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@LordCrash Maybe could you write something on the Fig campaign? You know just making sure the devs read that there is a certain lack of friendship in Pillars 1. And appreciation in the group and trust developing slowly over time etc.

 

The feeling that the group grows together and connects. I would like to see something like that in Pillars 2.

 

This is weird but in my opinion PoE had two of the deepest, most well written friendship paths I've ever played in an RPG game with Durance and Grieving Mother. Zahua was pretty amazing too. That whole acid trip, wow. 

 

Goes to show that opinions can vary like night and day on pretty much anything.

 

 

The Grieving Mother had very VERY interesting dialogues, I remember that much. And I found her to be one of the most interesting characters in the game. Did she really develop a deep friendship with the watcher?

 

I may not remember, then I'm sorry. Or maybe I have a different idea of deep friendship.

 

Hmm but then what about Aloth and Hiravias?

Maybe I should replay the game before I rely on my bad memory. Sorry if I don't remember correctly.

 

As far as I remember during my playthrough of Pillars 1, I always had the feeling that my group in Baldur's Gate (mainchar, Imoen, Aerie (romanced), Minsc, Jaheira, Sarevok) had grown closer together than my group in Pillars.

 

But memory can be tricky ;)

 

 

I dunno if we'll ever agree on the definition of friendship, but I really got swept up in Grieving Mother's self torture due to her lies and I view the player character's attempt to make her face up to her sins or heal her wound as friendship. It's not as obvious as BG because of the alignment system. Basically if you follow the same alignment as certain companions, they will look at you as the best buddy in the world. When I hit 16 on the good scale or something, Minsc will go, "we are all heroes, you and Boo and I. Hamsters and rangers everywhere....rejoice!". So that's friendship for you. Nothing wrong with it. I loved hearing him say it.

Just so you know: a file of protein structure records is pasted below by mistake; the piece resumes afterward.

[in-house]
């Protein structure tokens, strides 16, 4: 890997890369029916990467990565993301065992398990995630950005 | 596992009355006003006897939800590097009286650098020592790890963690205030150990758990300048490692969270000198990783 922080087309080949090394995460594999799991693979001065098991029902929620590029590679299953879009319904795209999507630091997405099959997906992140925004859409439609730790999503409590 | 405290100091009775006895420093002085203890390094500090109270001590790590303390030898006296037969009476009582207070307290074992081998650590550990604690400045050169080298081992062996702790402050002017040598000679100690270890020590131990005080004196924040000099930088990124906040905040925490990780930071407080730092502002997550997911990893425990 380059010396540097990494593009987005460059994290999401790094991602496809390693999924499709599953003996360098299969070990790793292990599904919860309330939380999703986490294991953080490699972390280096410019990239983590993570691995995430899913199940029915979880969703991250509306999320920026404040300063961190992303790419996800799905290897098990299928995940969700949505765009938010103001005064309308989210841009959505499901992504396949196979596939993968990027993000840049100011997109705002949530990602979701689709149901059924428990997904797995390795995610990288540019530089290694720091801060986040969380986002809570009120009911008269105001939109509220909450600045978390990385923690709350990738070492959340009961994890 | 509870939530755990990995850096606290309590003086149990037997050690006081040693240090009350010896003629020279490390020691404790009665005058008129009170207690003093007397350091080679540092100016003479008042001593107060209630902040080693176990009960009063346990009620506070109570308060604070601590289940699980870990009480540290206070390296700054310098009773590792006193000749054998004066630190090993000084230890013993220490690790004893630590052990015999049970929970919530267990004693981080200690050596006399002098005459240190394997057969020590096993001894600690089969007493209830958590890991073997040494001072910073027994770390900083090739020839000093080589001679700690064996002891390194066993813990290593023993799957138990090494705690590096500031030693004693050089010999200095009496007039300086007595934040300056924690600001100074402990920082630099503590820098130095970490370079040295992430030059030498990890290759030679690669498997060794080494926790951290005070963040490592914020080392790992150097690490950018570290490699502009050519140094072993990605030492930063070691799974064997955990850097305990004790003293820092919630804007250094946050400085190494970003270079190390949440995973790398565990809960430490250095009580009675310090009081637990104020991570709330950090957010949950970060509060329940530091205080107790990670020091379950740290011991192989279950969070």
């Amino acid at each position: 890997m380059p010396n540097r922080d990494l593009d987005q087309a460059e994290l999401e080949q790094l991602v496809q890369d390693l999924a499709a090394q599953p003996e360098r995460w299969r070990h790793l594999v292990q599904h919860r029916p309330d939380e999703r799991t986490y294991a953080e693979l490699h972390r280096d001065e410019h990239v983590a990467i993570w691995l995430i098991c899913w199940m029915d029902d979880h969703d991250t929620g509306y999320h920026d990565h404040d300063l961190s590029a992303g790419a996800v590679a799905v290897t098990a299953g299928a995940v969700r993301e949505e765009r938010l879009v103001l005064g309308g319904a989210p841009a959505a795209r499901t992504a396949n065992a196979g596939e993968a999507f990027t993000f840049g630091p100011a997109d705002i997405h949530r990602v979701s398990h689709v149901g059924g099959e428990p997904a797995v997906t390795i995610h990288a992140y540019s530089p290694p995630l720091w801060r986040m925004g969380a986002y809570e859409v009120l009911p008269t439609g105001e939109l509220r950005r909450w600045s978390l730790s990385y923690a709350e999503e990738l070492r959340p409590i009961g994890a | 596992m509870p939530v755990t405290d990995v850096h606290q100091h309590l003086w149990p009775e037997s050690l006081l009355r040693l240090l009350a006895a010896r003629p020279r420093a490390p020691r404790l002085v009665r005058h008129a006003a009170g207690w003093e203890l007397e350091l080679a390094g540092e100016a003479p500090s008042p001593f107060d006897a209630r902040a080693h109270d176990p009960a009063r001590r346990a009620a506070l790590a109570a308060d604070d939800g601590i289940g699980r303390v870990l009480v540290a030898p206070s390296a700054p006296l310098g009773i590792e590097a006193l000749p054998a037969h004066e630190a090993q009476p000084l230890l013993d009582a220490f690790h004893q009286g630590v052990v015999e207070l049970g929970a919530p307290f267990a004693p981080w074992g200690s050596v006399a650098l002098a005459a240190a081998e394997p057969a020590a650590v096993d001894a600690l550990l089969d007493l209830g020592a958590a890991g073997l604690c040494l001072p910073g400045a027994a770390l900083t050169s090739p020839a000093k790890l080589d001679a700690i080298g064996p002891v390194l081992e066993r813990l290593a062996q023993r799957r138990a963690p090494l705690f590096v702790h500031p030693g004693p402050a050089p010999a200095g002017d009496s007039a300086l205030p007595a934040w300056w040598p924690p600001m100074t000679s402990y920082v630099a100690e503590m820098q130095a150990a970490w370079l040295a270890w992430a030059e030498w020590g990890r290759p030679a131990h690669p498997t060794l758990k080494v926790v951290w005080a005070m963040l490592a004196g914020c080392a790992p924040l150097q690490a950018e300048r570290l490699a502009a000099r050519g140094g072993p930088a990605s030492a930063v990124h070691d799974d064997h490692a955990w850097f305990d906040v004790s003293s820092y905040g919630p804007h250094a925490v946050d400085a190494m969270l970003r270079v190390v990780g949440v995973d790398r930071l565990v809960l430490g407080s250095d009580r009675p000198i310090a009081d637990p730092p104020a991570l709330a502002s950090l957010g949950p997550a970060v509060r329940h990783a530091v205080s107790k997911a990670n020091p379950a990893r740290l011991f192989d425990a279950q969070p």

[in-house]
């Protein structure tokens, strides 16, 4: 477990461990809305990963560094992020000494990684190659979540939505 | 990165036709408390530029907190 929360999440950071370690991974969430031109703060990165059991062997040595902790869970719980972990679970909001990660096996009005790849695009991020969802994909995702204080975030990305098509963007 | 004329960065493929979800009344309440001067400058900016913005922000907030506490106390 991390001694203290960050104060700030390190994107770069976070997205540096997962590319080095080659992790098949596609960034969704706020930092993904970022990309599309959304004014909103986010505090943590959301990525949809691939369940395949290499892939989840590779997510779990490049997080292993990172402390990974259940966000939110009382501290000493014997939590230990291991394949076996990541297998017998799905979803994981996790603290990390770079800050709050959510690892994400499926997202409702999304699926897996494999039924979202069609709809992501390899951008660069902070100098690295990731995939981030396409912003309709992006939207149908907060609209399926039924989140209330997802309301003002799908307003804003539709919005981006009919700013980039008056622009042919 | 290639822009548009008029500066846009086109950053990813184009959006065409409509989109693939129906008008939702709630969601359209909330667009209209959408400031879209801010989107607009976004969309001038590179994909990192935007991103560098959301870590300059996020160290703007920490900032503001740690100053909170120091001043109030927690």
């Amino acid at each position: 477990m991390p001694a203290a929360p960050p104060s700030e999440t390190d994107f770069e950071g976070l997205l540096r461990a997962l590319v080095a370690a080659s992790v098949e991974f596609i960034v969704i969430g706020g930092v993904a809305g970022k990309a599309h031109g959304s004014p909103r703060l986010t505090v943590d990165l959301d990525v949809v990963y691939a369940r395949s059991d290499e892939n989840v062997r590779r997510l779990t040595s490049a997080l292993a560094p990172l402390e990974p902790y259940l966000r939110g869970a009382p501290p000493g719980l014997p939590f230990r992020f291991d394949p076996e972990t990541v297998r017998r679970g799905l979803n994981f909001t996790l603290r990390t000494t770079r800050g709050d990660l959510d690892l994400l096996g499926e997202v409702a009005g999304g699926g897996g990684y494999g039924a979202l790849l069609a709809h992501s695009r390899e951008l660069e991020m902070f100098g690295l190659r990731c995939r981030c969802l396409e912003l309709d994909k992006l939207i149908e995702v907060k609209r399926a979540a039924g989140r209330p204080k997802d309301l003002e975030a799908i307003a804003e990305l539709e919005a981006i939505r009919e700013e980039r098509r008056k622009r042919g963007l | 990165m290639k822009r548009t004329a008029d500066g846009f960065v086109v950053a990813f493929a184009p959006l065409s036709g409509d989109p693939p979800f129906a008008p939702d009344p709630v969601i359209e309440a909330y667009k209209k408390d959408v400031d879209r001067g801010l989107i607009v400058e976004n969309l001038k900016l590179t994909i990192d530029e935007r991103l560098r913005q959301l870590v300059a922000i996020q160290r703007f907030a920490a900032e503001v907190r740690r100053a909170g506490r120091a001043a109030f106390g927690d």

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Huhm, interesting. Well, see, we don't even have to argue about romances when the concept of friendship gives plenty reasons to argue about :p

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@LordCrash Maybe could you write something on the Fig campaign? You know just making sure the devs read that there is a certain lack of friendship in Pillars 1. And appreciation in the group and trust developing slowly over time etc.

 

The feeling that the group grows together and connects. I would like to see something like that in Pillars 2.